CONSULTANTS TO THE AFTERMARKET

Bill Wade

 

Suppliers and Distributors Can Take Advantage:
The ‘Natural Laws’ of Inventory

It’s Time to Renew Inventory Reduction Efforts

By Bill Wade

According to well trodden academic ground, fully supported by math and industry practice, the number of stocking points and overall inventory costs are related, but not linearly. The "square root rule" captures the nonlinear relationship between inventory and the number of stocking points:

The Square Root Rule

This rule states that the total inventory in a system is proportional to the square root of the number of locations at which a product is stocked (n = number of stocking points). This ‘law’ has been discussed as far back as 1962 and was proven mathematically in1975 in the International Journal of Physical Distribution. I read it - you don’t have to!

The significance of this apparent law of nature is that a firm (or industry) currently operating out of five warehouses which centralizes to one warehouse can theoretically reduce inventory carried in stock by 55 percent.

 
New Number of Stocking Points

Existing
Number
of
Stocking
Points

 
1
2
3
4
5
10
15
1
*
(29)
(42)
(50)
(55)
(68)
(74)
2
29
*
(18)
(29)
(37)
(55)
(63)
3
42
18
*
(13)
(23)
(45)
(55)
4
50
29
13
*
(11)
(37)
(48)
5
55
37
23
11
*
29)
(42)
10
68
55
45
37
29
*
(18)
15
74
63
55
48
42
18
*
20
78
68
61
55
50
29
13

This will of course result in large inventory carrying cost savings, which will be slightly offset by more rapid transport to meet current delivery service levels.

As one can see from the above chart, there are huge potential benefits to reducing the number of locations within an entire supply chain... and on the flip side, also significant inventory increase penalties to adding to the number of stocking locations.

If recent sales levels and general business activity are a real hint of the shape of the ‘new normal’, it would seem prudent for all participants in the chain to dust off their old inventory textbooks and get serious once again about significant inventory reduction.

Anticipated rapid increases in inflation point in the same direction. Look at viewing the entire channel as a closed system and imagine the enormous benefit everyone would derive (and share) if ‘our’ inventory was readily available to all of the ‘thems’ in our channel.

Other ‘Rules’ that Help Lowering Inventory Industry Wide.

The key to sustainable reductions is to focus on the input variables. However, any attempt to reduce inventory should be in harmony with the goal of maximizing long-term profits for distributor and supplier. First, try some of the obvious targets:

Pareto the Inventory - Gather sales and inventory in dollars by item. Construct two Pareto charts.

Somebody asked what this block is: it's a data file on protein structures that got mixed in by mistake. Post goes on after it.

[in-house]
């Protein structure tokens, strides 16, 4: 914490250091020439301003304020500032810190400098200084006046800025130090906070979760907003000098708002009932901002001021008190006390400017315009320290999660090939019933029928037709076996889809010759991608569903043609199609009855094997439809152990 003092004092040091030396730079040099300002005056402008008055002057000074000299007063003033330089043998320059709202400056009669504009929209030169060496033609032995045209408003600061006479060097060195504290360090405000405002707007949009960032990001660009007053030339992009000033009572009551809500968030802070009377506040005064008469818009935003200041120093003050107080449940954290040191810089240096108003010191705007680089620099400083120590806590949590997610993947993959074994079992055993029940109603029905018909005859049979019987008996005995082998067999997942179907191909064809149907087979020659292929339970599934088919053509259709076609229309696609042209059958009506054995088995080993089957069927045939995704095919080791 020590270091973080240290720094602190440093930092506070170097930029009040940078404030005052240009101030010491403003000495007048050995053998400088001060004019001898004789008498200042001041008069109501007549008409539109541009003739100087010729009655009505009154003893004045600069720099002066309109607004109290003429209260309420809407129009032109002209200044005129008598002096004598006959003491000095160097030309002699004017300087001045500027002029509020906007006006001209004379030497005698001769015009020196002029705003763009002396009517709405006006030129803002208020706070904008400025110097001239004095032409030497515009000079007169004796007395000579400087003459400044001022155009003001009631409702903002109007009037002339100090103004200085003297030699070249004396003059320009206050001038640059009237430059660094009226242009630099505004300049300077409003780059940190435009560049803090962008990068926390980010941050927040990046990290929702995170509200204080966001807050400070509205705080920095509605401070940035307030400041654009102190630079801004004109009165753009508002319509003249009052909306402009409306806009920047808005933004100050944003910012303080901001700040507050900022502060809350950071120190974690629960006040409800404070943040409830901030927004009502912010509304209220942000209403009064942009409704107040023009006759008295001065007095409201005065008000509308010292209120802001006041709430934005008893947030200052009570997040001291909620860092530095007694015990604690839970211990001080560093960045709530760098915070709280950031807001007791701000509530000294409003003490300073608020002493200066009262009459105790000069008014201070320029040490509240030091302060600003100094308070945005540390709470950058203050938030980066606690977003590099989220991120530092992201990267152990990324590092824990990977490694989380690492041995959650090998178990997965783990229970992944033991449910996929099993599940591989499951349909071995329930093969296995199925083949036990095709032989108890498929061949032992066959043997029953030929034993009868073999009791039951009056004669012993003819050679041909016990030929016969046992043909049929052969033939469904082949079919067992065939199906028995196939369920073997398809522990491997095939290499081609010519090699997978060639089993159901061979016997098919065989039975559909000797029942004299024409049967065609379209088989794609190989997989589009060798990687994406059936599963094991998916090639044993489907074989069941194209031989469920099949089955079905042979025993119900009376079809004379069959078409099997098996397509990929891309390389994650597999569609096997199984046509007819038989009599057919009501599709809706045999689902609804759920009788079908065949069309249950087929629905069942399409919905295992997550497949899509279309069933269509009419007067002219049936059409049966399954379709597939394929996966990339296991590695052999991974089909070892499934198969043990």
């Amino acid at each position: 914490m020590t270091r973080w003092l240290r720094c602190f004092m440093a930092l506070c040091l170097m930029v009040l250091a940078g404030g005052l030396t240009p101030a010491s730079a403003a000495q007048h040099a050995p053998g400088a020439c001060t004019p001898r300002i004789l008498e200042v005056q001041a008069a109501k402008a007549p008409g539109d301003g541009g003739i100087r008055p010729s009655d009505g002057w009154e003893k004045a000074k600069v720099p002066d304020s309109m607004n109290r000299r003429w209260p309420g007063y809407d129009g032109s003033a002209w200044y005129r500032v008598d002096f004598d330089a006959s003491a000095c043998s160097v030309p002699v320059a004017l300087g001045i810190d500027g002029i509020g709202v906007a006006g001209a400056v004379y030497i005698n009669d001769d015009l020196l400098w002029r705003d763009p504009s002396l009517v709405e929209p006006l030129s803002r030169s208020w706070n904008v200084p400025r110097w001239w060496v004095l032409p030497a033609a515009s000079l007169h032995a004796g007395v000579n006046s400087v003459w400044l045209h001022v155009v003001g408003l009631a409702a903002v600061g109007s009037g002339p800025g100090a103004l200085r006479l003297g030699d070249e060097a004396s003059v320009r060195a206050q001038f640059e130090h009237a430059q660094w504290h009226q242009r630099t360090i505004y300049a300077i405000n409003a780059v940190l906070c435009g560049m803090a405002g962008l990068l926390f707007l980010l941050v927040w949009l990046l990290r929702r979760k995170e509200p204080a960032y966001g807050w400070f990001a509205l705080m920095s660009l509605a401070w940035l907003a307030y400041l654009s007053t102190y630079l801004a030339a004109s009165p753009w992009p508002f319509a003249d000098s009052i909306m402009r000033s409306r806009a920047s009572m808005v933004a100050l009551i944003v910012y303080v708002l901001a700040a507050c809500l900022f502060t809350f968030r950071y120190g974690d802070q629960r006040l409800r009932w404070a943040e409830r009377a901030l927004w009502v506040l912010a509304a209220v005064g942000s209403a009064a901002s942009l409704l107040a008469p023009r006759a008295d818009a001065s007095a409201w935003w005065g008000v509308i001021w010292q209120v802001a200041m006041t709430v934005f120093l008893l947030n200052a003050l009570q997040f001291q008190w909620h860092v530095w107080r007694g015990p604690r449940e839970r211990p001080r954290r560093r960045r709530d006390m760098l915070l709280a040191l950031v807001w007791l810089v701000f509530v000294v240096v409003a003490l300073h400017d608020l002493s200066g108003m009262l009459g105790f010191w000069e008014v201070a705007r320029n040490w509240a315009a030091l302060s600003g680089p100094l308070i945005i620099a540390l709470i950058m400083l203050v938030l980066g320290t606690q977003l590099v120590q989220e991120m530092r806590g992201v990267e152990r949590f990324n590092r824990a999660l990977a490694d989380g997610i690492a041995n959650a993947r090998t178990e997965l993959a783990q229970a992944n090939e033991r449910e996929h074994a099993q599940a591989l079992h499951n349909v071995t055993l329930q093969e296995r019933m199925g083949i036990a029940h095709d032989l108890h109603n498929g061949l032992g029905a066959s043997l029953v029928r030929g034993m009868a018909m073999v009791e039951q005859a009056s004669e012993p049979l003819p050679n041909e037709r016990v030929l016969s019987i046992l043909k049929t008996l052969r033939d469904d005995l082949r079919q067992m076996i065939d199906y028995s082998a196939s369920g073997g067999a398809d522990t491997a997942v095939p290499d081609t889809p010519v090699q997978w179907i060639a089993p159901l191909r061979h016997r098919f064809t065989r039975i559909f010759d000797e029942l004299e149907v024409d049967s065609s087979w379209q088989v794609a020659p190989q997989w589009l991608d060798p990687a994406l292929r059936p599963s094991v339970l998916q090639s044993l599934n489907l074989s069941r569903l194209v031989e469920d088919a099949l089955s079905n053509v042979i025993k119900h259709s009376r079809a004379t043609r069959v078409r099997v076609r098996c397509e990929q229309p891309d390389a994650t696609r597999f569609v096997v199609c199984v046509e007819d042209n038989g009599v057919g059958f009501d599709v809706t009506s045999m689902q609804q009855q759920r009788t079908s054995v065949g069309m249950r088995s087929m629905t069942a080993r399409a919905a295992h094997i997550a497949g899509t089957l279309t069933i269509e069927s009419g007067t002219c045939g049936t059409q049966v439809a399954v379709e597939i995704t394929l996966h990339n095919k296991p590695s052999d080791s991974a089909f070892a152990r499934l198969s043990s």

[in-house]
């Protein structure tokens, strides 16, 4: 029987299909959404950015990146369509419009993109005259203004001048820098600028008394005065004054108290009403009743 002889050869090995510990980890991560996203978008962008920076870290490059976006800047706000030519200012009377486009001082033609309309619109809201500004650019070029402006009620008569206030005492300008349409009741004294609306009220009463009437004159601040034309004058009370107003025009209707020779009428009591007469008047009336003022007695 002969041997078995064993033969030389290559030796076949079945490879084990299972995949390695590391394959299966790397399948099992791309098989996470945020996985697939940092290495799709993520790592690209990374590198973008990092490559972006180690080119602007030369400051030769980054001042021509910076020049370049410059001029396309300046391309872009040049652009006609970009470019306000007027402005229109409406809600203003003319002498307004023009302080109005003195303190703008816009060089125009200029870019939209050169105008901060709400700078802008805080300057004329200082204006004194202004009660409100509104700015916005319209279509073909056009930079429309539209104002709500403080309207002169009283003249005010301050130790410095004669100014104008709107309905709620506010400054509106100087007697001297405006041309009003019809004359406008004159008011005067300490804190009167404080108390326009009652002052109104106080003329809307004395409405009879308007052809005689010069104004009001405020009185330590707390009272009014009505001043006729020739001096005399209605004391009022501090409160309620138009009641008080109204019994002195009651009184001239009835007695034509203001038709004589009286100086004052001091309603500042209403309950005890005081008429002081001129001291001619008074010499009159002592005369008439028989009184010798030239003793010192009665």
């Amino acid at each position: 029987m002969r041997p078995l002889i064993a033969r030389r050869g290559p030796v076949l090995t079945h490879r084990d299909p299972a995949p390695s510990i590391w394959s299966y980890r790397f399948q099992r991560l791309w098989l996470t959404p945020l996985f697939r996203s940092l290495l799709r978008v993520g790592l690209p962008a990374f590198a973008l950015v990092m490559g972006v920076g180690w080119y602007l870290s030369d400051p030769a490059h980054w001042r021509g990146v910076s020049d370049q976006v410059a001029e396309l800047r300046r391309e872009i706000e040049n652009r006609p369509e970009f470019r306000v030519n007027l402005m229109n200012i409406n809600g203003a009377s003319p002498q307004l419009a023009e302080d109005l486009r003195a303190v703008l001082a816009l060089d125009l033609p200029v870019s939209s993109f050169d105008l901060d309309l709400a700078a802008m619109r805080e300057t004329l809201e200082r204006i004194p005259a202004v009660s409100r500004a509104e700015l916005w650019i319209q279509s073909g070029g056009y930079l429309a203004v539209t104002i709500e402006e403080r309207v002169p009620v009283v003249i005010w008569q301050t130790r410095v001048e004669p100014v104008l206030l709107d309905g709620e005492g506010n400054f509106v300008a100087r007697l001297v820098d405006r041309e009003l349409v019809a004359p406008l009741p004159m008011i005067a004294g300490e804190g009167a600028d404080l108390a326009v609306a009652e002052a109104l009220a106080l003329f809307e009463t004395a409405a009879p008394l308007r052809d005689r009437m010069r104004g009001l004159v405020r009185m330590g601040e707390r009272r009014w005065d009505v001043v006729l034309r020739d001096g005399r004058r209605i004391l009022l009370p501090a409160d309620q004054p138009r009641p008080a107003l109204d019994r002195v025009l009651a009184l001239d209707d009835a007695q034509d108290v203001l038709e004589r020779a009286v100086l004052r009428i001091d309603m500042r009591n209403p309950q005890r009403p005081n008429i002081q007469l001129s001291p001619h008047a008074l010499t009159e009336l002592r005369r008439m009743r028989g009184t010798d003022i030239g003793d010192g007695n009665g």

For the first chart, classify your items into A, B, C, and D (80%, 15%, 5%, 0%) based on sales. Then calculate your inventory for each group. Do A items represent 50% of inventory? If not, there may not be enough inventory for these items. A significant amount of inventory on low demand items may indicate problems with managing obsolete inventory.

For the second chart, classify your items based on inventory. Then calculate the sales for each group. Again, do A inventory items represent at least 50% of sales? If not, inventory may be out of balance.

Eliminate Obsolete Stock - Is obsolete stock kept on hand because no one wants to own up to it? Or is it because the company can't "afford" an expense hit this quarter to write-off the obsolete stock? Ridding the warehouses of obsolete inventory will result in good long-term financial results. Here, accounting rules can drive poor operating rules.

Revise Order Cycles - Smaller and more frequent order quantities translate into less inventory. Determining order frequencies is one of the key variables of the supply chain. A thorough understanding of metrics within supply chain costs is essential before embarking on this strategy.

Caution: while the goal is reducing inventory, the opposite may be true. Balance any loss of transportation efficiencies by moving to smaller batches. What does this mean to the labor workload at the distribution centers, at branches and with the delivery fleet?

Lower Service Levels - Heresy? Not any more. Understand your customers. What kind of service, in terms of lead time and availability, do your customers really require, and how do you know? Just assuming nothing has changed is not the right answer.

Reduce SKU Counts - How many customer-specific SKU's are in stock, and are those customers still active? Are identical products packaged and stored differently? Is there substantial part/SKU proliferation? How about kits? Are the 2-count, 4-count, 6-count and 8-count packs all in stock?

Working with sales and customers, you may be able gain agreement that eliminating some of the inventoried items will not affect real service levels at all. Any part reduction will help to free up space in warehouse, ease purchase planning and reduce inventory investment.

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